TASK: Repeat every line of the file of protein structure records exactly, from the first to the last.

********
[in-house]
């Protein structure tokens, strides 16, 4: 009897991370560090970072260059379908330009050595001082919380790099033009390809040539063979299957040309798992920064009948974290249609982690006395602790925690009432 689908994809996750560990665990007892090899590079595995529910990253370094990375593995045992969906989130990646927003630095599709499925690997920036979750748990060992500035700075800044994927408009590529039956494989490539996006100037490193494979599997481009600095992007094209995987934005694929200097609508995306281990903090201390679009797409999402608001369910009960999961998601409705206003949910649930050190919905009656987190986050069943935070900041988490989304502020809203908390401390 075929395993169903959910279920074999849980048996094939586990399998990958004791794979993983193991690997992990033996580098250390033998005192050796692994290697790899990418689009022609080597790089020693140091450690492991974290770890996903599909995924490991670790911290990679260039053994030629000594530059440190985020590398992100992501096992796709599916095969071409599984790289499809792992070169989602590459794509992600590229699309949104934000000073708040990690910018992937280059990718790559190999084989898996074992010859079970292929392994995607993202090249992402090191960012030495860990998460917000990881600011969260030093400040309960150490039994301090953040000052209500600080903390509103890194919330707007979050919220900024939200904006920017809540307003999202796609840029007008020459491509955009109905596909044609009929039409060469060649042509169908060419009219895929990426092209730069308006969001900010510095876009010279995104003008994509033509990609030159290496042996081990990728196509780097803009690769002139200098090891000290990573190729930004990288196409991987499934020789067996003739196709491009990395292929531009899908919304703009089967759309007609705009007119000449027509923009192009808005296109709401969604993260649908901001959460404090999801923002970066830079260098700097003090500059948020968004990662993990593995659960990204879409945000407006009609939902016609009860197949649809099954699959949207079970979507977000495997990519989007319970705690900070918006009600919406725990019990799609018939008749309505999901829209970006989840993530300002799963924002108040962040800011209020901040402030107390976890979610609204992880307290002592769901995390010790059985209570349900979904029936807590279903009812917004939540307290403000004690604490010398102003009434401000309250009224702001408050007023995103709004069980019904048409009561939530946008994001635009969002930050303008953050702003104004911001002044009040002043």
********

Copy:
[in-house]
């Protein structure tokens, strides 16, 4: 009897991370560090970072260059379908330009050595001082919380790099033009390809040539063979299957040309798992920064009948974290249609982690006395602790925690009432 689908994809996750560990665990007892090899590079595995529910990253370094990375593995045992969906989130990646927003630095599709499925690997920036979750748990060992500035700075800044994927408009590529039956494989490539996006100037490193494979599997481009600095992007094209995987934005694929200097609508995306281990903090201390679009797409999402608001369910009960999961998601409705206003949910649930050190919905009656987190986050069943935070900041988490989304502020809203908390401390 075929395993169903959910279920074999849980048996094939586990399998990958004791794979993983193991690997992990033996580098250390033998005192050796692994290697790899990418689009022609080597790089020693140091450690492991974290770890996903599909995924490991670790911290990679260039053994030629000594530059440190985020590398992100992501096992796709599916095969071409599984790289499809792992070169989602590459794509992600590229699309949104934000000073708040990690910018992937280059990718790559190999084989898996074992010859079970292929392994995607993202090249992402090191960012030495860990998460917000990881600011969260030093400040309960150490039994301090953040000052209500600080903390509103890194919330707007979050919220900024939200904006920017809540307003999202796609840029007008020459491509955009109905596909044609009929039409060469060649042509169908060419009219895929990426092209730069308006969001900010510095876009010279995104003008994509033509990609030159290496042996081990990728196509780097803009690769002139200098090891000290990573190729930004990288196409991987499934020789067996003739196709491009990395292929531009899908919304703009089967759309007609705009007119000449027509923009192009808005296109709401969604993260649908901001959460404090999801923002970066830079260098700097003090500059948020968004990662993990593995659960990204879409945000407006009609939902016609009860197949649809099954699959949207079970979507977000495997990519989007319970705690900070918006009600919406725990019990799609018939008749309505999901829209970006989840993530300002799963924002108040962040800011209020901040402030107390976890979610609204992880307290002592769901995390010790059985209570349900979904029936807590279903009812917004939540307290403000004690604490010398102003009434401000309250009224702001408050007023995103709004069980019904048409009561939530946008994001635009969002930050303008953050702003104004911001002044009040002043």